By ANGELA DOLAND
RUSUTSU, Japan — French President Nicolas Sarkozy will attend the Beijing Olympics' opening ceremony next month, his office said Wednesday, ending a boycott threat and seeking to soothe Chinese irritation over French support of Tibet.
Sarkozy was the first world leader to raise the possibility of boycotting the festivities to protest China's violent crackdown on Tibet after riots and protests there in March. A snub would have been a slap in the face to China's communist leadership.
After keeping the threat alive for months, Sarkozy on Wednesday reassured Chinese President Hu Jintao that he would attend the Aug. 8 ceremony, his office said. The two men spoke on the sidelines of the Group of Eight summit of industrialized powers in Japan.
Sarkozy has pressed for dialogue between envoys of China and the Dalai Lama, the Tibetan spiritual leader, saying that he could attend the event if the discussions made more progress. International pressure has built on both China and the Dalai Lama for an easing of tensions, and their talks are important to China's hopes of hosting a flawless Olympics.
But there was no mention of Tibet, human rights or the Dalai Lama in the brief statement from Sarkozy's office.
"The chief of state stressed the Olympic values of peace, friendship and brotherhood, and wished great success to the Beijing Olympic Games," Sarkozy's office said.
The statement added that France wants to "deepen its strategic partnership with China," a major client for European plane manufacturer Airbus, as well as French companies from nuclear giant Areva to transport and engineering company Alstom.
The Dalai Lama is expected to visit France in August. Sarkozy has said in the past that it is "possible" he might meet with the Tibetan leader, though China disapproves of such contacts.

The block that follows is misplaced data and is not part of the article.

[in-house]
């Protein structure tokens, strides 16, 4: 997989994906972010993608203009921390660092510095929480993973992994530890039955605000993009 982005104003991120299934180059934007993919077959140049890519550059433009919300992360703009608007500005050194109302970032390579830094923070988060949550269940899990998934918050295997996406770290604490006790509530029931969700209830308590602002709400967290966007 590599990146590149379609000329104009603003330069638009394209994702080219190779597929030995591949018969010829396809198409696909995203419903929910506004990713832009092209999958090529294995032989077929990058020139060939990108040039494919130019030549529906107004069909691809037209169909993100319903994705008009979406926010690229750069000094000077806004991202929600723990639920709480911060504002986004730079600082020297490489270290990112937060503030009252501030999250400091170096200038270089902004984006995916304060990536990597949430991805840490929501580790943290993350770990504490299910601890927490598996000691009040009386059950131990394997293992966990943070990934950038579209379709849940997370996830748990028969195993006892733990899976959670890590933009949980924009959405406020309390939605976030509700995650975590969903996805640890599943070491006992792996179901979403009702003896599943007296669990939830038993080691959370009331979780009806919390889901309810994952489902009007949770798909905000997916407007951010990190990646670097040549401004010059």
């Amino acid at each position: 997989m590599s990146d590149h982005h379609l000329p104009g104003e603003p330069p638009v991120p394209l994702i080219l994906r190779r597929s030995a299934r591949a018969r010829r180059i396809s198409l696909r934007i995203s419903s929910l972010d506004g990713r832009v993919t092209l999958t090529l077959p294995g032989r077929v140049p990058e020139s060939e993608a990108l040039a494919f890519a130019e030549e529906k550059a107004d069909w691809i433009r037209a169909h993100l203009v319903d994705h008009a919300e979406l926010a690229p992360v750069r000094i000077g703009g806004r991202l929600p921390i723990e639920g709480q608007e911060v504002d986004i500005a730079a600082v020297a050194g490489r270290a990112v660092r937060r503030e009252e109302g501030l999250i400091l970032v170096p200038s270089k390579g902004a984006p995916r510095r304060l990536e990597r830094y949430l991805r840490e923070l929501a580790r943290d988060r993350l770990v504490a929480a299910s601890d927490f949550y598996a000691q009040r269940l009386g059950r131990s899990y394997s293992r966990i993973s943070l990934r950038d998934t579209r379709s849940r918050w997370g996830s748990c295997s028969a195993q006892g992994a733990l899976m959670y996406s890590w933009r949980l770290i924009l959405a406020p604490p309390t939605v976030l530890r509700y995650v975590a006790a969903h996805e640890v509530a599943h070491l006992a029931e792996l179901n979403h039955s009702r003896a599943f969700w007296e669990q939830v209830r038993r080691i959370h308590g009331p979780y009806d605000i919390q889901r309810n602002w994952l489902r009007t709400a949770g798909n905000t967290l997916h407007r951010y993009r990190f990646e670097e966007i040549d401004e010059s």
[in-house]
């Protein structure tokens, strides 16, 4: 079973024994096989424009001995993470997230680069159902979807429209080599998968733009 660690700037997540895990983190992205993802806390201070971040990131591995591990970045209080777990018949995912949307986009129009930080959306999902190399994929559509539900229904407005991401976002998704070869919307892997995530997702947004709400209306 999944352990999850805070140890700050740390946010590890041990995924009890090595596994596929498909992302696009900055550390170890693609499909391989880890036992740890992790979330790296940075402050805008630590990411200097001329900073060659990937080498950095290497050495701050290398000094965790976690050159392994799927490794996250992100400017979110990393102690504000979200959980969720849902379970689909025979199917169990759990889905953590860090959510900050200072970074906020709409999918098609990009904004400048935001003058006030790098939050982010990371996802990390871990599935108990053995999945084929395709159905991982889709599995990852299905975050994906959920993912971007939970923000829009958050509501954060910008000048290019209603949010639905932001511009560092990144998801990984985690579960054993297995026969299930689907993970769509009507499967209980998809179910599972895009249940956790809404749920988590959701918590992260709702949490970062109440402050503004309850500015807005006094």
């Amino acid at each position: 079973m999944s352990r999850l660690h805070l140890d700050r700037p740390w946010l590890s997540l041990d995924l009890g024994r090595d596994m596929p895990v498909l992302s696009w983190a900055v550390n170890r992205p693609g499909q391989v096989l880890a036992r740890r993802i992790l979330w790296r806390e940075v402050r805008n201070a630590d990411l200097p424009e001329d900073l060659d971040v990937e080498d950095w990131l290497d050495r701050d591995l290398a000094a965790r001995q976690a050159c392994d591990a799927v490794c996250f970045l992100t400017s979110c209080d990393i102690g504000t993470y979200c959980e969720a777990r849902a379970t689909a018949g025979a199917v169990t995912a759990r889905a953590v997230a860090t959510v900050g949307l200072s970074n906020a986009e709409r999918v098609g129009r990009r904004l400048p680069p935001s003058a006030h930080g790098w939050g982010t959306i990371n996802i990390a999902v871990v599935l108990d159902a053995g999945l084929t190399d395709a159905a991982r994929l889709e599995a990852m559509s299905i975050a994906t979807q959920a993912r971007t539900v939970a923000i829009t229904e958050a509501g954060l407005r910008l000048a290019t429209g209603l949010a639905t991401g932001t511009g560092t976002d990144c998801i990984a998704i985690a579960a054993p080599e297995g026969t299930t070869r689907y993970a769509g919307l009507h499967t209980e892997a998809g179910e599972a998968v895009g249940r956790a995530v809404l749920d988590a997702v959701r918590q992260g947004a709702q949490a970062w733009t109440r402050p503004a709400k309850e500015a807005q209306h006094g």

But Sarkozy's office refused to discuss the sensitive issue Wednesday, saying it had to be "discreet." An Elysee Palace official traveling with Sarkozy said Chinese and French officials had mutually agreed not to communicate on that question.
The announcement came as news outlets reported that China's ambassador to Paris warned of "serious consequences" if Sarkozy met the Dalai Lama. Le Figaro newspaper, which printed the ambassador's comments, reported that business contracts were at stake, including the sale of more than 100 Airbus planes.
Like Sarkozy, President Bush will attend the Olympics opener: He said this week at the summit in Japan that it would be an "affront to the Chinese people" if he stayed away. British Prime Minister Gordon Brown has said he would skip the opening ceremony but attend the closing ceremony.
German Chancellor Angela Merkel does not plan to attend, but Sarkozy's office said she supported his decision, saying it was important to have an European Union representative there. Sarkozy's office said he consulted his EU partners, and he will represent both France and the European bloc at the Games. France currently holds the rotating EU presidency.
Sarkozy and other world leaders have been under intense pressure from human rights groups to skip the event, a 3 1/2-hour extravaganza of fireworks, dancing by ethnic groups and performances portraying 5,000 years of Chinese history.
Media advocacy group Reporters without Borders said recently that Sarkozy, who has pledged to defend human rights since his election last year, would heap "scorn on his commitments to the French people" if he attended.
Reporters without Borders was among the organizers of massive protests when the Olympic flame passed through Paris in April. Many Chinese were shocked that a pro-Tibet protester in Paris tried to grab the Olympic torch from a Chinese athlete in a wheelchair. Anger reverberated in China, with protests organized at outlets of the French retailer Carrefour.